YouTube announces new ways for creators to make money with content

Eberechukwu Etike
One of the major ideas of this new scheme is to reimagine the relationship between creators and the music industry…
YouTube announces new ways for content creators to monetize their contents
YouTube announces new ways for content creators to monetize their contents

Online sharing platform, YouTube has today unveiled the next phase of its commitment to encouraging creativity on the platform during its inaugural Made on YouTube event.

During the event, the online video-sharing platform made the announcement about the expansion of the YouTube Partner Program (YPP), the platform’s monetisation system. The YPP was introduced in 2007 with the goal of providing content creators with a chance to profit from their work.

Today’s announcement reflects the diversity of the platform’s growing creator community and allows over 2M monetizing creators to make money on YouTube across any creative format.

Susan Wojcicki, CEO of YouTube, said:

“The YouTube Partner Program was revolutionary when we launched it back in 2007, and it’s still revolutionary today. Over the last three years, YouTube has paid creators, artists, and media companies more than $50 billion dollars. That $50 billion dollars has changed the lives of creators around the world. We’re introducing the next chapter in how we reward creativity on our platform by expanding access to our YouTube Partner program.”

One of the major ideas of this new scheme is to reimagine the relationship between creators and the music industry by allowing people who use music in their videos to monetize their advertisements and allowing creators to now earn money through YouTube’s short-form video stream, Shorts.

When this program first began, it only had ads as its primary revenue source and just one creative format. Today, however, the online video sharing site offers 10 various options for its 2 million+ partners to monetize their channels which means more creators and artists will have the opportunity to make money on YouTube across different creative formats.

According to YouTube, it has compensated creators, artists, and media firms more than $50 billion for their work over the past three years.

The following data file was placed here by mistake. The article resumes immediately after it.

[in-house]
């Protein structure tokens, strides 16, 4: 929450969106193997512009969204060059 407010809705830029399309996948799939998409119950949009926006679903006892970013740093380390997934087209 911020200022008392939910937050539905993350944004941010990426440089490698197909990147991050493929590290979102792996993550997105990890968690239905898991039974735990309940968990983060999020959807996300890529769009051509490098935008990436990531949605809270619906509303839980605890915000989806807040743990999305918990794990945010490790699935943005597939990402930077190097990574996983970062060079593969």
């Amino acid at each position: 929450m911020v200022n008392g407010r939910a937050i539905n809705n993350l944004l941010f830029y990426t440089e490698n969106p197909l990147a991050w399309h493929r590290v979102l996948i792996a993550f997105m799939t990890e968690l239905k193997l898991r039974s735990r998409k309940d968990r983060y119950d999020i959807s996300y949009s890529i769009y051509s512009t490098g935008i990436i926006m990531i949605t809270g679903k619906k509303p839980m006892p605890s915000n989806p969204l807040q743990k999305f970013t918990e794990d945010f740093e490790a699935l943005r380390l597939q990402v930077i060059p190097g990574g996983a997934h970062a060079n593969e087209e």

Neal Mohan, YouTube’s Chief Product Officer, said:

“YouTube’s first-of-its-kind, industry-leading Partner Program changed the game for long-form video. And now we’re changing the game again, this time by opening it up to Short-form creators and introducing revenue sharing to Shorts. This is the first time revenue sharing is being offered for short-form video on any platform at scale, adding to the 10 ways creators can already earn revenue on YouTube.”

Read Also: YouTube rolls out playlists, cook-off to celebrate World Jollof Day 2022

How the new YouTube monetisation works

For Shorts-focused creators: Beginning in early 2023, YPP will launch a first-of-its-kind revenue-sharing model for Shorts. These creators can apply to YPP after accumulating 1,000 subscribers and 10 million Shorts views in 90 days. These new partners will receive all of the program’s benefits, including ad monetization across Shorts and long-form videos.

They will keep 45% of the revenue from the total amount allocated to creators, which will be distributed based on their share of total Shorts views. The revenue share remains the same whether or not they use music.

Early YouTube Creators: YouTube will also introduce a new level of YPP with lower requirements to support creators who are just starting out on the platform, giving them earlier access to Fan Funding features like Super Thanks, Super Chat, Super Stickers, and Channel Memberships.

YouTube announces new ways for content creators to monetize their contents
YouTube announces new ways for content creators to monetize their contents

Existing creators can still apply to YPP when they reach 1,000 subscribers and 4,000 watch hours.

Launching Creator Music: YouTube is also launching Creator Music, which enables simple access to a constantly expanding library of music for use in long-form videos. Since music licensing is so complicated, most long-form videos with music don’t end in producers getting paid.

Now that reasonable, high-quality music licenses are available, creators may fully monetize their works and keep the same income share they would have on music-free movies. Currently, in beta in the US, Creator Music will roll out to other nations in 2023.

The diversity of the expanding creator community is reflected in these adjustments. 


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